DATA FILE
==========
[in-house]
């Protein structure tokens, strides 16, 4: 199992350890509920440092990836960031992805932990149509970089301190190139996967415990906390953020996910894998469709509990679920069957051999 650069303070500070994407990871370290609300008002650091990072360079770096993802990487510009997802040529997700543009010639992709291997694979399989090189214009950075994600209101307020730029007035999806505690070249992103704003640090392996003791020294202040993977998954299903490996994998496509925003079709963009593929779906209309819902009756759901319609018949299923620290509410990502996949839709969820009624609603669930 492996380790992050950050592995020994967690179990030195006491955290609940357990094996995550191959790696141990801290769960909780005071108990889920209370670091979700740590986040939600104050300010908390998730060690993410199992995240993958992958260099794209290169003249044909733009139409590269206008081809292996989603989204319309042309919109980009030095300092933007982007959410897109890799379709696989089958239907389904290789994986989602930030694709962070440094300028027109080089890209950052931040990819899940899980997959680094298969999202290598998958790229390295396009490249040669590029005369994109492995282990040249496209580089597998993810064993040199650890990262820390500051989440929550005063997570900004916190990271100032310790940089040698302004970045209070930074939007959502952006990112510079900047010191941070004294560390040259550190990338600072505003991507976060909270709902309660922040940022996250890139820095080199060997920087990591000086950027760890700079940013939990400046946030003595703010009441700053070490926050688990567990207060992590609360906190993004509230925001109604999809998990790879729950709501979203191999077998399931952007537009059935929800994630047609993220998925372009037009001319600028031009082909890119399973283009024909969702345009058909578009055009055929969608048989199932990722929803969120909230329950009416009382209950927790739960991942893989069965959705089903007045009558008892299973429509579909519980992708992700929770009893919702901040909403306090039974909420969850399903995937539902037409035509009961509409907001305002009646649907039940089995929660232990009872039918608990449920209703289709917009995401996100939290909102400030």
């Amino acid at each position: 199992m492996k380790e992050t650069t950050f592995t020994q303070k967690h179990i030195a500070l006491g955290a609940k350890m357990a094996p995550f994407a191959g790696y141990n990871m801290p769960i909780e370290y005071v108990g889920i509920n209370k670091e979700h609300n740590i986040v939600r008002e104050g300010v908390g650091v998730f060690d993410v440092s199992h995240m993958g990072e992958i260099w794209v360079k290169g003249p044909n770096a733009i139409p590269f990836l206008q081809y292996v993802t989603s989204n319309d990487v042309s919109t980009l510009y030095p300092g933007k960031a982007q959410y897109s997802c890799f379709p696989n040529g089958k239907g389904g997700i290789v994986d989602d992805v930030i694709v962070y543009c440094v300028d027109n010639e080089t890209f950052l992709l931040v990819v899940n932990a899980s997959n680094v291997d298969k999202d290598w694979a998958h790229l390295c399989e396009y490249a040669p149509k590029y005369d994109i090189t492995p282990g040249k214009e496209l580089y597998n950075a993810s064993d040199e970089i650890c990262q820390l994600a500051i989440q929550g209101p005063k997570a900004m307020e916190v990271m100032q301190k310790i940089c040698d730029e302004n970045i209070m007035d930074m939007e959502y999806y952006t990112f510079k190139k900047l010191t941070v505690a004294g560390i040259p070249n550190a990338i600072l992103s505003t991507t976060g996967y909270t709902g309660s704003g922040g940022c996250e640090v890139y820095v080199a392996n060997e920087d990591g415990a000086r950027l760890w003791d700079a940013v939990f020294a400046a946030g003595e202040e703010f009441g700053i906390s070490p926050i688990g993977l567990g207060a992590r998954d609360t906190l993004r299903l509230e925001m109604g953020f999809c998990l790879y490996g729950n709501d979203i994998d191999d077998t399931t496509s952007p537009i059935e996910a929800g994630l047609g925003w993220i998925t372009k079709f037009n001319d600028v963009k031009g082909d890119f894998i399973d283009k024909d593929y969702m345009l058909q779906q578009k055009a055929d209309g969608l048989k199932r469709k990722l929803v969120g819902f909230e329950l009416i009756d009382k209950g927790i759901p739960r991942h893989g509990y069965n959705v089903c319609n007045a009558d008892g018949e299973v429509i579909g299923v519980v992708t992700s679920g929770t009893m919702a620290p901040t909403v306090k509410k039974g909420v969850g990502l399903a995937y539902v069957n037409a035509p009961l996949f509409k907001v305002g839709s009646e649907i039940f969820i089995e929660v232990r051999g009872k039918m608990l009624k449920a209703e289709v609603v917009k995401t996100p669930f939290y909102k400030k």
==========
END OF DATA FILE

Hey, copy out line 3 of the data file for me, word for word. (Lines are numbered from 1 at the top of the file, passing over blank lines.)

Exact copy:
């Amino acid at each position: 199992m492996k380790e992050t650069t950050f592995t020994q303070k967690h179990i030195a500070l006491g955290a609940k350890m357990a094996p995550f994407a191959g790696y141990n990871m801290p769960i909780e370290y005071v108990g889920i509920n209370k670091e979700h609300n740590i986040v939600r008002e104050g300010v908390g650091v998730f060690d993410v440092s199992h995240m993958g990072e992958i260099w794209v360079k290169g003249p044909n770096a733009i139409p590269f990836l206008q081809y292996v993802t989603s989204n319309d990487v042309s919109t980009l510009y030095p300092g933007k960031a982007q959410y897109s997802c890799f379709p696989n040529g089958k239907g389904g997700i290789v994986d989602d992805v930030i694709v962070y543009c440094v300028d027109n010639e080089t890209f950052l992709l931040v990819v899940n932990a899980s997959n680094v291997d298969k999202d290598w694979a998958h790229l390295c399989e396009y490249a040669p149509k590029y005369d994109i090189t492995p282990g040249k214009e496209l580089y597998n950075a993810s064993d040199e970089i650890c990262q820390l994600a500051i989440q929550g209101p005063k997570a900004m307020e916190v990271m100032q301190k310790i940089c040698d730029e302004n970045i209070m007035d930074m939007e959502y999806y952006t990112f510079k190139k900047l010191t941070v505690a004294g560390i040259p070249n550190a990338i600072l992103s505003t991507t976060g996967y909270t709902g309660s704003g922040g940022c996250e640090v890139y820095v080199a392996n060997e920087d990591g415990a000086r950027l760890w003791d700079a940013v939990f020294a400046a946030g003595e202040e703010f009441g700053i906390s070490p926050i688990g993977l567990g207060a992590r998954d609360t906190l993004r299903l509230e925001m109604g953020f999809c998990l790879y490996g729950n709501d979203i994998d191999d077998t399931t496509s952007p537009i059935e996910a929800g994630l047609g925003w993220i998925t372009k079709f037009n001319d600028v963009k031009g082909d890119f894998i399973d283009k024909d593929y969702m345009l058909q779906q578009k055009a055929d209309g969608l048989k199932r469709k990722l929803v969120g819902f909230e329950l009416i009756d009382k209950g927790i759901p739960r991942h893989g509990y069965n959705v089903c319609n007045a009558d008892g018949e299973v429509i579909g299923v519980v992708t992700s679920g929770t009893m919702a620290p901040t909403v306090k509410k039974g909420v969850g990502l399903a995937y539902v069957n037409a035509p009961l996949f509409k907001v305002g839709s009646e649907i039940f969820i089995e929660v232990r051999g009872k039918m608990l009624k449920a209703e289709v609603v917009k995401t996100p669930f939290y909102k400030k």